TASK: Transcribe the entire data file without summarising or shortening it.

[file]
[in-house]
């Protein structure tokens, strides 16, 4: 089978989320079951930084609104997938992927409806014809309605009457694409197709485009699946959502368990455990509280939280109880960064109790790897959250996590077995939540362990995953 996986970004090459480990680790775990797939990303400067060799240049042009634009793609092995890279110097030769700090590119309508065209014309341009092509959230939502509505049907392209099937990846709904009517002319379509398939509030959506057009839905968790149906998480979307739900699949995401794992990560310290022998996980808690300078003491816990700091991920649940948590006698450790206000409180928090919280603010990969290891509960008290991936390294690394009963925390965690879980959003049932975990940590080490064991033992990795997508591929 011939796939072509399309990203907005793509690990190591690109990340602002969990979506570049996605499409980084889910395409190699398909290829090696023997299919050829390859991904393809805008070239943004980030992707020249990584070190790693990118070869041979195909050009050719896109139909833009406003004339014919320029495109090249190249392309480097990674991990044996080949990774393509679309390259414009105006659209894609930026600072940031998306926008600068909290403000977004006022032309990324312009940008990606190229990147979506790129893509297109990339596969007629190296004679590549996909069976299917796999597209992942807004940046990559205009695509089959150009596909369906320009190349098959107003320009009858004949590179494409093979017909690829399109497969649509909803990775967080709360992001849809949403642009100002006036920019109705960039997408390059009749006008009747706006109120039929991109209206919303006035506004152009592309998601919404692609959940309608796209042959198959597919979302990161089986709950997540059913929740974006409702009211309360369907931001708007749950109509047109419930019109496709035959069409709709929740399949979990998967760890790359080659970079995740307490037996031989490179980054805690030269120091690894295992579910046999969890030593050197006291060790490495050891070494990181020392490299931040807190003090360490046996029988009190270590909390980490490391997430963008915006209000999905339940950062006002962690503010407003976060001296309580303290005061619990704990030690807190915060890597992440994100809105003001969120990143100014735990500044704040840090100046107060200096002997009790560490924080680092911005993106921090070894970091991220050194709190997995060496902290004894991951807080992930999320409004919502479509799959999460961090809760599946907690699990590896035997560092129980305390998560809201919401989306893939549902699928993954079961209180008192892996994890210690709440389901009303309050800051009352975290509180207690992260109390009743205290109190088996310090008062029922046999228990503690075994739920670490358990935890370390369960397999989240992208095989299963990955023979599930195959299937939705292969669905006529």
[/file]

[in-house]
């Protein structure tokens, strides 16, 4: 089978989320079951930084609104997938992927409806014809309605009457694409197709485009699946959502368990455990509280939280109880960064109790790897959250996590077995939540362990995953 996986970004090459480990680790775990797939990303400067060799240049042009634009793609092995890279110097030769700090590119309508065209014309341009092509959230939502509505049907392209099937990846709904009517002319379509398939509030959506057009839905968790149906998480979307739900699949995401794992990560310290022998996980808690300078003491816990700091991920649940948590006698450790206000409180928090919280603010990969290891509960008290991936390294690394009963925390965690879980959003049932975990940590080490064991033992990795997508591929 011939796939072509399309990203907005793509690990190591690109990340602002969990979506570049996605499409980084889910395409190699398909290829090696023997299919050829390859991904393809805008070239943004980030992707020249990584070190790693990118070869041979195909050009050719896109139909833009406003004339014919320029495109090249190249392309480097990674991990044996080949990774393509679309390259414009105006659209894609930026600072940031998306926008600068909290403000977004006022032309990324312009940008990606190229990147979506790129893509297109990339596969007629190296004679590549996909069976299917796999597209992942807004940046990559205009695509089959150009596909369906320009190349098959107003320009009858004949590179494409093979017909690829399109497969649509909803990775967080709360992001849809949403642009100002006036920019109705960039997408390059009749006008009747706006109120039929991109209206919303006035506004152009592309998601919404692609959940309608796209042959198959597919979302990161089986709950997540059913929740974006409702009211309360369907931001708007749950109509047109419930019109496709035959069409709709929740399949979990998967760890790359080659970079995740307490037996031989490179980054805690030269120091690894295992579910046999969890030593050197006291060790490495050891070494990181020392490299931040807190003090360490046996029988009190270590909390980490490391997430963008915006209000999905339940950062006002962690503010407003976060001296309580303290005061619990704990030690807190915060890597992440994100809105003001969120990143100014735990500044704040840090100046107060200096002997009790560490924080680092911005993106921090070894970091991220050194709190997995060496902290004894991951807080992930999320409004919502479509799959999460961090809760599946907690699990590896035997560092129980305390998560809201919401989306893939549902699928993954079961209180008192892996994890210690709440389901009303309050800051009352975290509180207690992260109390009743205290109190088996310090008062029922046999228990503690075994739920670490358990935890370390369960397999989240992208095989299963990955023979599930195959299937939705292969669905006529």